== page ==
The Psalms teach a language that helps you give voice to your anger and your fears, your hurt and your hopes. They lead you through the evil that you suffer with persistence and honesty. They teach you to yield your life to God. They open you to the healing work of God. Ultimately, they teach to you to praise God again.

They teach you to praise God again in a new song. That new song will carry the sorrow you have known but that sorrow will now be gathered into God’s good and holy purposes for you and for the world.

I want you to learn to pray the psalms because they are such a great gift for your spiritual journey. I want you to learn to pray the psalms because we live our faith in a world full of suffering: not just the global suffering we hear on the news but also the suffering in the lives of people you meet day by day. You may not be able to do much to turn the tide, but your vocation as a follower of Jesus Christ is to be with people in the places of their brokenness. Hear their laments. Help them give voice to them. Prayer with them to God because, in the end, it is God with whom we all must deal.

Stand with them as a member of a community of people who, from the days of our baptisms, have practised dying and being raised to new life in Christ. We are learning to let Christ take us, bless us, break our lives open, and give us life anew. Having trusted Christ to do that in our lives, we give our lives into God’s good hands over and over again.

You can help others hear God say to them in their suffering, “Do not be afraid. Nothing in life or in death — not even this terrible thing you are going through — nothing can stop my loving purpose for you.”

That will be a great gift. That will be a good and holy work. For such holy work, God has claimed you as Christ’s own.

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The worship service in which was first preached is available at Reformed Worship week 6.

Scriptures: Genesis 3: 1-7

The story is told of an Irish priest who was travelling though the countryside when he noticed an old peasant sitting by the side of the road. When the priest got closer, he realized that the peasant was praying. The priest was very impressed and said to the peasant, “You must be quite close to God.” The peasant looked up from his prayers and said, “Yes, he is very fond of me.”

The basic desire of human beings — the core desire behind all our other desires — is to be in communion with God. David Buttrick is a great preacher and the son of a great preacher. He teaches about preaching. He writes books about preaching. He has come to the conclusion, “Pastors think people come to church to hear sermons. They don’t. They come to pray and to learn to pray.”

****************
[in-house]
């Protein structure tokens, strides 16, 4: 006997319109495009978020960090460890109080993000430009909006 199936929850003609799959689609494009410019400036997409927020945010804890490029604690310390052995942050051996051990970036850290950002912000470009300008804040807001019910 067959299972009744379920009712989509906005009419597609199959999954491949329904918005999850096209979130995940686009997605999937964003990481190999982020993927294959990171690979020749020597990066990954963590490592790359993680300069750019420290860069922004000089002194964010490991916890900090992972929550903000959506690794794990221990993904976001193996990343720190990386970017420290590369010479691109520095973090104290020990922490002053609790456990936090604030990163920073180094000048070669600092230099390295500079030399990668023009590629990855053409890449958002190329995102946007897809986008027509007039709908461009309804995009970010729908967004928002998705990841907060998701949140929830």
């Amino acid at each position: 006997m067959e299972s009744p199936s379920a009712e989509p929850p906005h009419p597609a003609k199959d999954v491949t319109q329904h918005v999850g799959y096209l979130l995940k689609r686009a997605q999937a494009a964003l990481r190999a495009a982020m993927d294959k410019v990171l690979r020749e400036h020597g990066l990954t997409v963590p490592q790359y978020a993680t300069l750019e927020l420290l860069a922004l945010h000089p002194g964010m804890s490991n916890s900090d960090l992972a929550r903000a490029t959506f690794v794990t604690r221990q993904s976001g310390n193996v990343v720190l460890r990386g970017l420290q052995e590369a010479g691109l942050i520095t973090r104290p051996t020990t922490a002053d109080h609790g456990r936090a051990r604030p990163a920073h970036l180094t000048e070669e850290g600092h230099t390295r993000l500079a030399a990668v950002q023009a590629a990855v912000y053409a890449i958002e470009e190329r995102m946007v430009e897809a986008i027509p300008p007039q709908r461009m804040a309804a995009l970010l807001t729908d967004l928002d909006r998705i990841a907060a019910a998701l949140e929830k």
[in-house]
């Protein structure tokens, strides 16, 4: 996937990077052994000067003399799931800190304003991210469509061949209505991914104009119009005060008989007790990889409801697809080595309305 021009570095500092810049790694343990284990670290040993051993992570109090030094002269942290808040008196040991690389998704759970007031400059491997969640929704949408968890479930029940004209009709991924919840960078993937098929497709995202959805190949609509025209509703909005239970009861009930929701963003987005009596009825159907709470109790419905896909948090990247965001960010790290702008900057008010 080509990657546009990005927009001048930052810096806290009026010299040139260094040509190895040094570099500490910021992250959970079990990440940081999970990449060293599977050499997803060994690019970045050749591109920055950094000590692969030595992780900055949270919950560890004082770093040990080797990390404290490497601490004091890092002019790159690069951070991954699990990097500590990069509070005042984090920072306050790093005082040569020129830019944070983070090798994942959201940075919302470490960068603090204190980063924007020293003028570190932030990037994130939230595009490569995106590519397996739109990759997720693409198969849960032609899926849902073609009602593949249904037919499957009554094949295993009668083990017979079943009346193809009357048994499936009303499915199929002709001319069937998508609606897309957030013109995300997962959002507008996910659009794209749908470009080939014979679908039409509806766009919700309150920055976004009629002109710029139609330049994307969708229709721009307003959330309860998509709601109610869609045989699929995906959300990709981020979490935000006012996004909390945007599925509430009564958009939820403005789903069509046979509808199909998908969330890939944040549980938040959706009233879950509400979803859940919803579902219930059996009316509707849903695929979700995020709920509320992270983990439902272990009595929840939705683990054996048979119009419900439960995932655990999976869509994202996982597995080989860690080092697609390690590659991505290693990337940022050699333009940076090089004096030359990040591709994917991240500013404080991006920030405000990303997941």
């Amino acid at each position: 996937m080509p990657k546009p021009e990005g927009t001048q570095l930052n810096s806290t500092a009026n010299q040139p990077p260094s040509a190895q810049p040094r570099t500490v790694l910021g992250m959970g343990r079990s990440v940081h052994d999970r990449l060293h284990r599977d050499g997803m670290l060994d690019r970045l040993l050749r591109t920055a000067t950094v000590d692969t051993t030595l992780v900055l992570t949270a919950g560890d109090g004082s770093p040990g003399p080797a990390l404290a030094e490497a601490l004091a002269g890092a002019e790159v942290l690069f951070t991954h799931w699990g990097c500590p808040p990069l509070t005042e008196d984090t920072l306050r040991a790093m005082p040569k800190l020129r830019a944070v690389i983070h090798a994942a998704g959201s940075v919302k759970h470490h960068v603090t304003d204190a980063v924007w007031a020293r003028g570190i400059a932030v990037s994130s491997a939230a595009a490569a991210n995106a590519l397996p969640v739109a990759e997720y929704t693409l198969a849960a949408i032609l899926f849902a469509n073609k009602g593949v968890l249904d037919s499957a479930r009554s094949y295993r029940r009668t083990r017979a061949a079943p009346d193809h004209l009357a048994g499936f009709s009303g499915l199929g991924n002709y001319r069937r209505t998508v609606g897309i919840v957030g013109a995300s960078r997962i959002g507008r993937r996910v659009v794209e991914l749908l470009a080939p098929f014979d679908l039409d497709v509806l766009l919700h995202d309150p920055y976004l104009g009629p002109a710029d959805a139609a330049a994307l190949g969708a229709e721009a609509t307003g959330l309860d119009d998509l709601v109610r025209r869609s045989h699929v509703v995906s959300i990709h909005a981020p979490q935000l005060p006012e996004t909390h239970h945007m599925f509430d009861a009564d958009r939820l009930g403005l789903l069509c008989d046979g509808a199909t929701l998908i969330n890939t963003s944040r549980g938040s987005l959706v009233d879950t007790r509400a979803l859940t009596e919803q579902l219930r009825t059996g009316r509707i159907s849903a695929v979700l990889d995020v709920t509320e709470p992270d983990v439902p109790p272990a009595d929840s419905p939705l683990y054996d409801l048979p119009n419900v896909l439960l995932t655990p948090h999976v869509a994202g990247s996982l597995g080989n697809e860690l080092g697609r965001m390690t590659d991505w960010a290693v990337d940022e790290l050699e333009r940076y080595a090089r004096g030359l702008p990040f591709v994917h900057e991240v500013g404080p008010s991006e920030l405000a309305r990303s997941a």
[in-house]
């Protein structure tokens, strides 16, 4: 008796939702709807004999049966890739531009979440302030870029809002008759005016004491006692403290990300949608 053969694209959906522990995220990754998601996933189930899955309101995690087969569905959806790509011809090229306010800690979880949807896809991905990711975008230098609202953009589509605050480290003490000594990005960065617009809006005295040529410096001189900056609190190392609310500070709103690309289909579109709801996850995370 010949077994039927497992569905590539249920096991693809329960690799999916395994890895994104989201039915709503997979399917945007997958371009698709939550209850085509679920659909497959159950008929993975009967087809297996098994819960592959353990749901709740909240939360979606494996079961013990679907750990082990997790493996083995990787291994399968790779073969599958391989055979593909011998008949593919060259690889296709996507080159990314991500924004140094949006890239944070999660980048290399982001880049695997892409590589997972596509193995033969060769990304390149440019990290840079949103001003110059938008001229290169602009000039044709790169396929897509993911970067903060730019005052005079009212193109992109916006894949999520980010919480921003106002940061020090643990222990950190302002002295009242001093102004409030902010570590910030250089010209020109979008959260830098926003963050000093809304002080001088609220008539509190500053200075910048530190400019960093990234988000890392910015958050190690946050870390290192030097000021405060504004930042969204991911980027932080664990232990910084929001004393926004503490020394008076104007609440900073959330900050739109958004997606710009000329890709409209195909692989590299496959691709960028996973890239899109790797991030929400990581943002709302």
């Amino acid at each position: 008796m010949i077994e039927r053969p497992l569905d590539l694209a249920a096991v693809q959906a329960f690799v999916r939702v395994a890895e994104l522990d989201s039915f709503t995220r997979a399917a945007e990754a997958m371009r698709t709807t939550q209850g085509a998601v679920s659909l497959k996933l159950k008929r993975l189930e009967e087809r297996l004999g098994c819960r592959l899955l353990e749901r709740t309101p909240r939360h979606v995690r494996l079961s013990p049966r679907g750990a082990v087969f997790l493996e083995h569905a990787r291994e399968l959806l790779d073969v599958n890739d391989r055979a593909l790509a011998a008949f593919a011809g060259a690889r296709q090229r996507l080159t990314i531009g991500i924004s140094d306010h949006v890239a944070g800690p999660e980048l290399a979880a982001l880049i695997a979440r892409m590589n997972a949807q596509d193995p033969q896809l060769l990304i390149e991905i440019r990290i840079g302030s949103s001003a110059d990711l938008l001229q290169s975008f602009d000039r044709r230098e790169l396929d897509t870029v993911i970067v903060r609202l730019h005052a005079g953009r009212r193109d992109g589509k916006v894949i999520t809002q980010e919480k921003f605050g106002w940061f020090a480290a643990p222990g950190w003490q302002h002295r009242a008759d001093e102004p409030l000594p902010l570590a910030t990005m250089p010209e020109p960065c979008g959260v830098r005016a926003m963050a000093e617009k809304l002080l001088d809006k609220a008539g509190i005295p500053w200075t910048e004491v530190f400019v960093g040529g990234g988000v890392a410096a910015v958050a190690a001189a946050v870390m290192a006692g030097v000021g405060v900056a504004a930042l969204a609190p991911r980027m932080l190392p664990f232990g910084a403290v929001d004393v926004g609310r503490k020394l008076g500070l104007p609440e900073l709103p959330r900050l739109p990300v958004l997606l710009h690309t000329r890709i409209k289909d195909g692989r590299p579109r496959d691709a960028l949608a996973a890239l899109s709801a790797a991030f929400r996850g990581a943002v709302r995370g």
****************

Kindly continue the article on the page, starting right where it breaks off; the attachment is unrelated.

The great wonder at the heart of our faith is that God’s great desire is to be in communion with us. The Creator of the universe, the mystery who is the source of life itself, loves us with a deep and steadfast love. In spite of all that we have done to hurt each other and offend God, God is still “very fond of us.”  It is not always easy for us to remember that.

We get distracted as we get busy making our way in the world. There are children to get to soccer games and piano lessons; there are demands and expectations at our places of work; there are worries about our own health and the health of those we love; there are meetings and appointments to attend and goals to accomplish. In the process, we lose touch with God, this God who is “very fond of us” and who is the source of our life.

Genesis 3 tells the story of a conversation between the serpent and the woman in the garden. It tells us that our troubles begin when we start talking about God instead of to God. “Did God say . . . ?” asks the serpent. “God said . . .” replies the woman. “But, did God really mean . . . ? Do you think that’s right . . . ?” The first conversation about God takes place.

The woman no longer lives trusting the spaciousness of God’s love. She enters a fascinating world where discussions about God and about what we believe about God distance people from God. God becomes an idea or a set of beliefs. These days, we live in a culture with many different ideas about God, about what God is like, about what God wants, about what it takes to find God. At some point (often in our early twenties), we sort through the various beliefs and ideas and concepts and we decide what we are going to believe about God.

An important part of our spiritual journey is to face our doubts and explore our options. Only as we ask the difficult questions will our faith mature. Many people are trying to confront adult problems with beliefs that were given to them as children in Sunday School. They quickly discover that those beliefs are not nearly adequate for the complexities that they face.

Yet, as important as it is that we develop some mature reflection about our beliefs, that is not the same as developing a maturing relationship with the living God.

Anselm was one of the church’s great thinkers about God. He wrote a book, Monologion, which set forth proofs for God’s existence. He wrote brilliantly and with great power. Then, he realized that, however many right things he had said about God, he had said them all in the wrong language. He re-wrote the book and named it Proslogion. It included all that the had said about God; however, this time, he wrote it to God. It was a personal answer to God, addressing the questions that a personal God asks us. He wrote his theology as a prayer.